Man who murdered in Madison meets death himself; Common Core largely affirmed; 9 more state stories
White supremacist Joseph Paul Franklin was put to death Wednesday morning at a state prison in Bonne Terre Missouri.
The Missouri Corrections Department said the 63-year-old Franklin died at 6:17 a.m. -- the first death row inmate in the Show-Me state to die from a single drug known as pento-barbital.
The state was the only one where he was sentenced to death. Otherwise, he was given multiple life sentences for a total of eight murder convictions -- including the shooting deaths of a black man and his white female companion in Madison.
Franklin was tied to a total of 20 killings among other crimes. Franklin's fate was sealed overnight, when the U.S. Supreme Court refused to overturn two stays-of-execution granted last night by federal district judges in Missouri.
Franklin was a paranoid schizo-phrenic who started drifting across the country in 1977 and robbed 16 banks to pay for his travels. He bombed a synagogue in Tennessee before he began his killing spree. Franklin was in a federal prison when he admitted to a murder near St. Louis -- and he was sentenced to death for it in 1997.
In recent days, Franklin told reporters he was no longer a racist, after seeing in prison that blacks were "just like us."
Assembly will convene Dec. 4th to consider Badger Care extensions
MADISON -- The state Assembly will meet two weeks from Wednesday to consider Governor Scott Walker's proposals to delay Obama-care for almost 100,000 Wisconsinites.
The Republican Walker asked lawmakers last week for a three-month delay in dropping 77,000 Badger-Care recipients with incomes above the poverty line. They're supposed to sign up for coverage on the federal government's purchasing exchange by Dec. 15th, but Walker cited the Internet problems in getting folks signed up online -- so he wants to delay the dropping of those Badger-Care recipients, so they can have a new deadline of March 15th to sign up for Obama-care.
Also, the state's high-risk insurance pool was due to end in January, leaving about 20,000 other residents without coverage. Those people would also get a three-month delay under bills the Assembly plans to take up on Dec. 4th.
The measures face an uncertain future in the Senate, where GOP Majority Leader Scott Fitzgerald has said he'd rather have month-to-month extensions.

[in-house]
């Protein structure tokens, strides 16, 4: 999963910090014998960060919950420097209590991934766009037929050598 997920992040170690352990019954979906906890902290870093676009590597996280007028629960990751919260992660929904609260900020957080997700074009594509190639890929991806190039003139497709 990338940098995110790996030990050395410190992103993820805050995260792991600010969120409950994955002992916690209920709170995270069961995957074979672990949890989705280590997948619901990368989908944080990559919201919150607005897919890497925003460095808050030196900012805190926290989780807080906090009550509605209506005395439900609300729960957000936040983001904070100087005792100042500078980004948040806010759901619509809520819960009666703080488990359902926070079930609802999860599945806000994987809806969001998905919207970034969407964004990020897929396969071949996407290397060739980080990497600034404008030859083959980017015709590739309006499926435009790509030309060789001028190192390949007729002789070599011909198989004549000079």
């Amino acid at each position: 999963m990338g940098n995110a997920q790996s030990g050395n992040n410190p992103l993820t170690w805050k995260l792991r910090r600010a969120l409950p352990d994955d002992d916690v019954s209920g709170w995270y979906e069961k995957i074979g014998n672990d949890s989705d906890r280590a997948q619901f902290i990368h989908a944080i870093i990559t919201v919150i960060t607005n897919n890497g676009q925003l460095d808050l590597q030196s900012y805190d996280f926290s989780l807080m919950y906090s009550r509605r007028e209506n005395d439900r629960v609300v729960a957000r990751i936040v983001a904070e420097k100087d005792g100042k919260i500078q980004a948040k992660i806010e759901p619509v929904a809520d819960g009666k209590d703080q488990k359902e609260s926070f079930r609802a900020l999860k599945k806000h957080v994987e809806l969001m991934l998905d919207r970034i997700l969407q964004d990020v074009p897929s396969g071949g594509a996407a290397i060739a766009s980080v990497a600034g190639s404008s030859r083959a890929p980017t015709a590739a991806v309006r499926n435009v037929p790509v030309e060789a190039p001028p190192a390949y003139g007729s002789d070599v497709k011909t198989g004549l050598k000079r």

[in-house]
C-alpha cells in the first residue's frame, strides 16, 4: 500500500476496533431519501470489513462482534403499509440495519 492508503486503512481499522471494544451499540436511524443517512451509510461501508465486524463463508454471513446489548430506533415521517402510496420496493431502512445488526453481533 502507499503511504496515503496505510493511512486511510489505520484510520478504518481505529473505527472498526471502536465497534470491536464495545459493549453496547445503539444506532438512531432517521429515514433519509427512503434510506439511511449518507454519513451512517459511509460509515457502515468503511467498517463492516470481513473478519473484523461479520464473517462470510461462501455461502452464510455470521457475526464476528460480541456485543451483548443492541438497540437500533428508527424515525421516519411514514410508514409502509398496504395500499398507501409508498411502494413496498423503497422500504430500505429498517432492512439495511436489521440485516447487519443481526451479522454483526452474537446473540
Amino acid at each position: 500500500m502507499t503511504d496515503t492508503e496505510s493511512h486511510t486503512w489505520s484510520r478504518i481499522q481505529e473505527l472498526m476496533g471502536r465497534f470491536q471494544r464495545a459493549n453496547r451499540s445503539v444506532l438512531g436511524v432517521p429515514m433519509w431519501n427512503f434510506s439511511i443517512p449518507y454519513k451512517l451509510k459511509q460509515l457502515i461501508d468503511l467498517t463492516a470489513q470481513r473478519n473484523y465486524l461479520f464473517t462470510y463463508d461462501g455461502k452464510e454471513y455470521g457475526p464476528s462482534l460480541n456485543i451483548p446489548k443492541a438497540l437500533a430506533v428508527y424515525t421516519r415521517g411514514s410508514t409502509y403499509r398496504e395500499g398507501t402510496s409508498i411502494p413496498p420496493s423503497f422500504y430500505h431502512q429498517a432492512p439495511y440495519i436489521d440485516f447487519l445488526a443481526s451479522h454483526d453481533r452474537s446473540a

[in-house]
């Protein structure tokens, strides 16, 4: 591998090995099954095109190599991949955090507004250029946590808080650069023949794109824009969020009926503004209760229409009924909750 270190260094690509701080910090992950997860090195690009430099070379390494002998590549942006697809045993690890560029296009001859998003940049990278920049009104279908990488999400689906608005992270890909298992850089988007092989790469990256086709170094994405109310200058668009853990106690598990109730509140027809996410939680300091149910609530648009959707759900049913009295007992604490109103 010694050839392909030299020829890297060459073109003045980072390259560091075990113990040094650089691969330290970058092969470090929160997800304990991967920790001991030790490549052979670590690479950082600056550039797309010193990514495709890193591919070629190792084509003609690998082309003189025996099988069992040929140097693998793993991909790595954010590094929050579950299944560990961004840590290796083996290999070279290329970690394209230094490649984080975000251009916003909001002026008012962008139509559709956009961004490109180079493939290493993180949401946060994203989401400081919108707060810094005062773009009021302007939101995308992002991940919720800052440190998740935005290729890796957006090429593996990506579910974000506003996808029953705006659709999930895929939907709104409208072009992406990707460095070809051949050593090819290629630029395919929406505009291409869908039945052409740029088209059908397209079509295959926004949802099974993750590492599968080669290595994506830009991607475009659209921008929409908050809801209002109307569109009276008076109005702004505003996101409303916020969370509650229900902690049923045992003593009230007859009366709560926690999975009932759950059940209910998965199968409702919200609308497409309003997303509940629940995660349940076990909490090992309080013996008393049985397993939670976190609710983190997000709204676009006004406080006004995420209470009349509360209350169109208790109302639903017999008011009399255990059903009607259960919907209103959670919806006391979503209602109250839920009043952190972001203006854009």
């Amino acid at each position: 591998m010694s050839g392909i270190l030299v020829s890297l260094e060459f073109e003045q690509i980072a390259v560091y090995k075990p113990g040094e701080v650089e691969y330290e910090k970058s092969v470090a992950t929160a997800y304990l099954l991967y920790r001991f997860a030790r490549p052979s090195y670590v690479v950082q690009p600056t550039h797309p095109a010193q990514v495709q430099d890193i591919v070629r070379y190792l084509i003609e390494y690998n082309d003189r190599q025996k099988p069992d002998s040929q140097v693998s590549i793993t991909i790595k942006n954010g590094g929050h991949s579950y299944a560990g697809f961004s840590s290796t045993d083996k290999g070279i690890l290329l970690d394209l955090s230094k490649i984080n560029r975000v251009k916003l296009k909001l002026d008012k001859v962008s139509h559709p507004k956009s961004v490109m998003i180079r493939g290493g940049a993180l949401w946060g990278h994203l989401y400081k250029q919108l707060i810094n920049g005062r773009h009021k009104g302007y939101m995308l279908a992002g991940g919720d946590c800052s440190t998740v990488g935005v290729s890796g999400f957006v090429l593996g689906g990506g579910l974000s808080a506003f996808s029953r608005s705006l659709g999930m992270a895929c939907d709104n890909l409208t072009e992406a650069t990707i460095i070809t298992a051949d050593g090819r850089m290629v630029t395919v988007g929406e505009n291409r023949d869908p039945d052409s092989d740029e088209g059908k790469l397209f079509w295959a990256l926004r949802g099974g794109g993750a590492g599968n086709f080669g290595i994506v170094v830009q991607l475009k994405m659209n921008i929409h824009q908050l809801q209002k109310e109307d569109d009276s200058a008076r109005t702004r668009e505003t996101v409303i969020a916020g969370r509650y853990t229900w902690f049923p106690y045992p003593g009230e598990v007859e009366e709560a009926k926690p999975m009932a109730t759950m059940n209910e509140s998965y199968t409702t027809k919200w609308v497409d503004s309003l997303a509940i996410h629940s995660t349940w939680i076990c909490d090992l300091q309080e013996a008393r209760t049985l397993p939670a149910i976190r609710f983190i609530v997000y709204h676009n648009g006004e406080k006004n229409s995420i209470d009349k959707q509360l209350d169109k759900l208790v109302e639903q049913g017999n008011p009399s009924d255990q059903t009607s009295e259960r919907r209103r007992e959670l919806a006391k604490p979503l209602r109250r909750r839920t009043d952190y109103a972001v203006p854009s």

Minor tweaks suggested for Common Core educational standards
MADISON -- It appears that Wisconsin's Common Core educational standards will not be thrown out.
Members of a state Assembly review panel suggested Tuesday that the standards do more to protect student privacy. They also said the standards should get a periodic review, to make sure they're tailored to Wisconsin public schools.
However, the panel did not recommend scrapping the voluntary standards adopted three years ago -- which call for stronger math-and-English requirements used in 45 states. The Assembly panel will outline in its final recommendations in a report to be released by the end of the year.
Supporters say the Common Core standards are already improving the quality of instruction, with the goal of getting students better prepared for college and work life. Critics said the standards amount to a national curriculum.
Assembly panel members said too much has been invested to throw out the Wisconsin version of the Common Core standards but they did say they could be improved.
Senator requests review of sexual assaults in ROTC programs
WASHINGTON D.C. -- Wisconsin U.S. Senator Tammy Baldwin is supporting a plan to reduce sexual assaults in the military and she wants to expand it to include college Reserve Officer Training Corps. programs.
Baldwin spoke on the Senate floor Tuesday in favor of New York Democrat Kirsten Gillibrand's measure. It would end major criminal prosecutions against U.S. troops by the military's chain-of-command. Independent officials would obtain the power to decide on those charges.
Baldwin wants to add a study of sexual violence in ROTC programs, plus a review of how ROTC monitors the conduct of its cadets.
Gillibrand's proposal is an amendment to a defense spending package.
Senate Democratic Majority Leader Harry Reid threw his support behind the measure Tuesday. However, it's still not known whether it has the 60 votes needed to pass.
Gillibrand's aides say about 20 Democrats are undecided. Other senators have come out against the plan, fearing it would strip authority from military commanders.
An bi-partisan alternative measure has been introduced, cracking down on sexual assaults without changing the chain-of-command.
Balmy weather won't stay much longer
It was almost like late summer in far northern Wisconsin, where temperatures rose into the low-40's overnight. Southerly winds returned to the Badger State, and clouds moved in -- and the north was the main beneficiary.
It was 43 in Superior and Siren at 6 a.m. River Falls had 41 degrees. Southern Wisconsin had readings 10- to 15 degrees colder. Burlington was the state's cold spot with 29.
The National Weather Service said high pressure moved eastward through Wisconsin Tuesday, with clear-to-partly cloudy skies and highs in the 30's -- about normal for this time of year. When the clouds and southerly winds moved in, it actually got warmer in many places overnight. Today, a weak storm system will move through, with light rain possible today and tonight, mixed with snow in the north. Another low-pressure system is expected to bring more rain and snow late tomorrow and into Friday.